Museum Houses Big Farmer’s Custom-Built Equipment

Phyllis Carlson says that visitors to the Dawes County Historical Museum in Chadron, Neb., can time-travel through 140 years of agricultural history while looking at some of the most unusual farm implements ever invented.

 

   “We have several buildings, including one that houses very rare equipment invented, built and used by Dawes County farmer Marcus Cain,” Carlson says. After he retired from farming, Cain wanted his special machinery to be housed in a museum, and that finally occurred in 2016 when Dawes County built a special Cain Exhibit Building to store and interpret his inventions and those of other Nebraska farmers.

 

   Marcus Cain was way ahead of his time in terms of the land he operated and the equipment he used. He farmed nearly 4,000 acres of potatoes and wheat in northwest Nebraska using machinery he built himself or modified. He improved existing implements to get more done and built others that solved labor, planting and harvesting issues.

 

   The museum holds a 200-hp. tractor that Cain built in 1965 using the framework of a World War II tank retriever. Carlson says he stripped off the heavy shielding to make it smaller and lighter but kept the original tracks. Like other equipment he built, the tractor is painted orange with his name on the cab.

 

   Long before no-till farming was even thought of, Cain built a 20-ft. wide stubble chopper to lightly incorporate wheat stubble into the topsoil and provide a nice seedbed. Then, rather than till the soil and use a conventional grain drill, Cain built and used a self-propelled 24-ft. combination tiller/drill/packer. It was powered by three engines, including two flathead Cadillacs and an Allis-Chalmers. The device incorporated two grain drills with a rototiller in front and rubber tires behind to gently firm the seedbed. He named it Marcine, after his daughter, and attached front and rear lights so he could work well into evening hours.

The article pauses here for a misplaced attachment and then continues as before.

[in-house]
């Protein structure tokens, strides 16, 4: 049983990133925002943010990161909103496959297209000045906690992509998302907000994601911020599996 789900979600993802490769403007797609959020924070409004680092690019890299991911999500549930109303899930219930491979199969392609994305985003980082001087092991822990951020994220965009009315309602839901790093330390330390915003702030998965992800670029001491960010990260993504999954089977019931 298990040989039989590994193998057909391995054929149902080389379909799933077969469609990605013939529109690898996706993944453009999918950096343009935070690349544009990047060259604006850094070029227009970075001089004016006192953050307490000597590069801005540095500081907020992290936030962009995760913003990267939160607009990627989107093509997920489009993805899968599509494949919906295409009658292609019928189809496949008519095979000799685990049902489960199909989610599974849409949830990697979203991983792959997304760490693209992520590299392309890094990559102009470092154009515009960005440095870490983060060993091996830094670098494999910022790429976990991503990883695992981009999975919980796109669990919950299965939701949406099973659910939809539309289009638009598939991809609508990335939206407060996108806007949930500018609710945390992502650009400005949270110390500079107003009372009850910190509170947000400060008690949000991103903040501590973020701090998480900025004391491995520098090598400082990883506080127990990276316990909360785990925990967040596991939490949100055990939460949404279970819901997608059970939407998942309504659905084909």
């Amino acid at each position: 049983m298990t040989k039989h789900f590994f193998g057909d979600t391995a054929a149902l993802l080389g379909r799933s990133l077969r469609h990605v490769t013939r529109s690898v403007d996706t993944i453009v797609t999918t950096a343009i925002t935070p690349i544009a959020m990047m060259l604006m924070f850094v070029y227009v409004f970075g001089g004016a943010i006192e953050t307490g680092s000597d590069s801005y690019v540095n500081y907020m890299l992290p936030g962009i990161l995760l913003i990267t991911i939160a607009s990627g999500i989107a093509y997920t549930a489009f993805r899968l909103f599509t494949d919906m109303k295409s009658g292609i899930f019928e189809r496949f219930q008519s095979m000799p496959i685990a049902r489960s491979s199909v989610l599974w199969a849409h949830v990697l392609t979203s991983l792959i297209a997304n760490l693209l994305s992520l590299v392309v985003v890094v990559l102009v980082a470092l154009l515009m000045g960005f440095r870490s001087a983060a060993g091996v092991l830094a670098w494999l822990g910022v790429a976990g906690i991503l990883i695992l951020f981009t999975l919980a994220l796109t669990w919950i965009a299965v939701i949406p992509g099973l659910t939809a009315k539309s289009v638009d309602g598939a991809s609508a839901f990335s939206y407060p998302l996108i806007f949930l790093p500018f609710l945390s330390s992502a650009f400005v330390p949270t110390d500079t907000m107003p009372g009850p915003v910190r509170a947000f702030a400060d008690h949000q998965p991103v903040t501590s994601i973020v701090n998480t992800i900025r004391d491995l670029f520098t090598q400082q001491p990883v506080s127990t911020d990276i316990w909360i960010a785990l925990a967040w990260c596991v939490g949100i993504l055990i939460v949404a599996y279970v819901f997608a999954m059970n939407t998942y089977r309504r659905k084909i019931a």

The museum also displays three of Cain’s signature orange farm trucks. One has an oversized cooling system, and another is fitted with a fanning mill to clean grain. Cain dumped clean seed into a tank on the truck that incorporated a discharge auger he used to fill his seeder.

 

   “Cain was a smart and inventive farmer who had machining and welding equipment on his farm,” Carlson says. “He went to a couple of years of technical school, but mostly he learned from his father and built out his ideas by trial and error. He even had an oil and gas refinery on his farm.”

 

   Carlson says that Cain also built a self-propelled combine that was probably the first of its kind in the United States. Unfortunately, it was dismantled and sold for parts. Cain was offered jobs by several equipment manufacturers but always turned them down to remain on his farm.

 

   The Dawes museum has hundreds of other artifacts in two log buildings, two schoolhouses, a blacksmith shop and an authentic railroad caboose. Call or check the museum website for viewing hours.

 

   Contact: FARM SHOW Followup, Dawes County Historical Museum, 341 Country Club Rd., Chadron, Neb. 69337 (ph 308-432-4999; dchsdirector@gmail.com).